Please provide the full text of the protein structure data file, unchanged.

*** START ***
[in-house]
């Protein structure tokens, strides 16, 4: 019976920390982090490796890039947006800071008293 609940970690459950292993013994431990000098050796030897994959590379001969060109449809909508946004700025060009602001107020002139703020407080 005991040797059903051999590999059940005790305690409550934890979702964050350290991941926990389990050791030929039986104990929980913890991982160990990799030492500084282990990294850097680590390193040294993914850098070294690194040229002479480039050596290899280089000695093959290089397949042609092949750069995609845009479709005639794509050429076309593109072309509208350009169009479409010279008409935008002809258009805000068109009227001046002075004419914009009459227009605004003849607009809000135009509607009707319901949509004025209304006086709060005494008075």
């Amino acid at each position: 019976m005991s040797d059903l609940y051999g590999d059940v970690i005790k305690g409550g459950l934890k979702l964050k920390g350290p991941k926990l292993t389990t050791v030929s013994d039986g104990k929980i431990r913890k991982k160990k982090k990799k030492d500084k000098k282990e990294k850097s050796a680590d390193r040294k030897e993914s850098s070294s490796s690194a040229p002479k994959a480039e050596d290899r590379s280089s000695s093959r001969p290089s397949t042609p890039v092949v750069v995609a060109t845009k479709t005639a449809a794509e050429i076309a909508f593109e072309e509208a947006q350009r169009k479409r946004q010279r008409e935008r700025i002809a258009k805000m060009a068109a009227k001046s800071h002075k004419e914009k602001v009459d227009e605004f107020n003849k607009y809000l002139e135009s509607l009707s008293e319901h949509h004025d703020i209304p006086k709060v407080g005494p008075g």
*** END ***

[in-house]
């Protein structure tokens, strides 16, 4: 019976920390982090490796890039947006800071008293 609940970690459950292993013994431990000098050796030897994959590379001969060109449809909508946004700025060009602001107020002139703020407080 005991040797059903051999590999059940005790305690409550934890979702964050350290991941926990389990050791030929039986104990929980913890991982160990990799030492500084282990990294850097680590390193040294993914850098070294690194040229002479480039050596290899280089000695093959290089397949042609092949750069995609845009479709005639794509050429076309593109072309509208350009169009479409010279008409935008002809258009805000068109009227001046002075004419914009009459227009605004003849607009809000135009509607009707319901949509004025209304006086709060005494008075």
């Amino acid at each position: 019976m005991s040797d059903l609940y051999g590999d059940v970690i005790k305690g409550g459950l934890k979702l964050k920390g350290p991941k926990l292993t389990t050791v030929s013994d039986g104990k929980i431990r913890k991982k160990k982090k990799k030492d500084k000098k282990e990294k850097s050796a680590d390193r040294k030897e993914s850098s070294s490796s690194a040229p002479k994959a480039e050596d290899r590379s280089s000695s093959r001969p290089s397949t042609p890039v092949v750069v995609a060109t845009k479709t005639a449809a794509e050429i076309a909508f593109e072309e509208a947006q350009r169009k479409r946004q010279r008409e935008r700025i002809a258009k805000m060009a068109a009227k001046s800071h002075k004419e914009k602001v009459d227009e605004f107020n003849k607009y809000l002139e135009s509607l009707s008293e319901h949509h004025d703020i209304p006086k709060v407080g005494p008075g």